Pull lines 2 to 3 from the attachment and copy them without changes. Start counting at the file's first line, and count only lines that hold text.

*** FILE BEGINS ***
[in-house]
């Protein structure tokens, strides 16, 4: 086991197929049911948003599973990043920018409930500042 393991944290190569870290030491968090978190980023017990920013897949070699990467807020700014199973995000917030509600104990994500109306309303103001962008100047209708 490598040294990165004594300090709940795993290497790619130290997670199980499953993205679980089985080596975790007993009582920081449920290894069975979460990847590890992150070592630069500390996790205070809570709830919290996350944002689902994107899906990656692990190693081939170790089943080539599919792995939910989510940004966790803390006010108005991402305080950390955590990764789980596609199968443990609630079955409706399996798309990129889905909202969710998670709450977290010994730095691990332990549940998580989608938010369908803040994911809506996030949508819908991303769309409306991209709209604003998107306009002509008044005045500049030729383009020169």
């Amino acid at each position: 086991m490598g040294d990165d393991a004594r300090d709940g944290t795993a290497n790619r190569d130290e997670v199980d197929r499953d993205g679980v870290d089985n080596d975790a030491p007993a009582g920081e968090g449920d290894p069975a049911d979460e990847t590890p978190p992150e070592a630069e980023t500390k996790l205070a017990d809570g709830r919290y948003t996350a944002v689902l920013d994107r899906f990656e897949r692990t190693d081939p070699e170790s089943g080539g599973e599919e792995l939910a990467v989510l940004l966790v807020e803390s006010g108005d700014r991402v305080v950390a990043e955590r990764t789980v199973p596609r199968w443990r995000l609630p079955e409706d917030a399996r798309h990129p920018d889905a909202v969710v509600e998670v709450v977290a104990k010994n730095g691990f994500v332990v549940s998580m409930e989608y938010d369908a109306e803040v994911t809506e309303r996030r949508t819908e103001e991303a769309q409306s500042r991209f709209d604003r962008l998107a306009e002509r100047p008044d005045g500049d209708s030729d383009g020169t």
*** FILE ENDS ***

């Protein structure tokens, strides 16, 4: 086991197929049911948003599973990043920018409930500042 393991944290190569870290030491968090978190980023017990920013897949070699990467807020700014199973995000917030509600104990994500109306309303103001962008100047209708 490598040294990165004594300090709940795993290497790619130290997670199980499953993205679980089985080596975790007993009582920081449920290894069975979460990847590890992150070592630069500390996790205070809570709830919290996350944002689902994107899906990656692990190693081939170790089943080539599919792995939910989510940004966790803390006010108005991402305080950390955590990764789980596609199968443990609630079955409706399996798309990129889905909202969710998670709450977290010994730095691990332990549940998580989608938010369908803040994911809506996030949508819908991303769309409306991209709209604003998107306009002509008044005045500049030729383009020169």
């Amino acid at each position: 086991m490598g040294d990165d393991a004594r300090d709940g944290t795993a290497n790619r190569d130290e997670v199980d197929r499953d993205g679980v870290d089985n080596d975790a030491p007993a009582g920081e968090g449920d290894p069975a049911d979460e990847t590890p978190p992150e070592a630069e980023t500390k996790l205070a017990d809570g709830r919290y948003t996350a944002v689902l920013d994107r899906f990656e897949r692990t190693d081939p070699e170790s089943g080539g599973e599919e792995l939910a990467v989510l940004l966790v807020e803390s006010g108005d700014r991402v305080v950390a990043e955590r990764t789980v199973p596609r199968w443990r995000l609630p079955e409706d917030a399996r798309h990129p920018d889905a909202v969710v509600e998670v709450v977290a104990k010994n730095g691990f994500v332990v549940s998580m409930e989608y938010d369908a109306e803040v994911t809506e309303r996030r949508t819908e103001e991303a769309q409306s500042r991209f709209d604003r962008l998107a306009e002509r100047p008044d005045g500049d209708s030729d383009g020169t």